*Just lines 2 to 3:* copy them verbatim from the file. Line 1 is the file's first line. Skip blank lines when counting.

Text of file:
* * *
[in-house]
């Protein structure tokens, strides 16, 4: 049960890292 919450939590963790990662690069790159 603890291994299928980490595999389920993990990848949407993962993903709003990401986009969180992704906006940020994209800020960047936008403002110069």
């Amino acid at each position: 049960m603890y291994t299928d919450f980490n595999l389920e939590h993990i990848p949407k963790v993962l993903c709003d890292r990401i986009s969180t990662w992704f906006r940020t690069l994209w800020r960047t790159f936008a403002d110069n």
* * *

């Protein structure tokens, strides 16, 4: 049960890292 919450939590963790990662690069790159 603890291994299928980490595999389920993990990848949407993962993903709003990401986009969180992704906006940020994209800020960047936008403002110069």
């Amino acid at each position: 049960m603890y291994t299928d919450f980490n595999l389920e939590h993990i990848p949407k963790v993962l993903c709003d890292r990401i986009s969180t990662w992704f906006r940020t690069l994209w800020r960047t790159f936008a403002d110069n």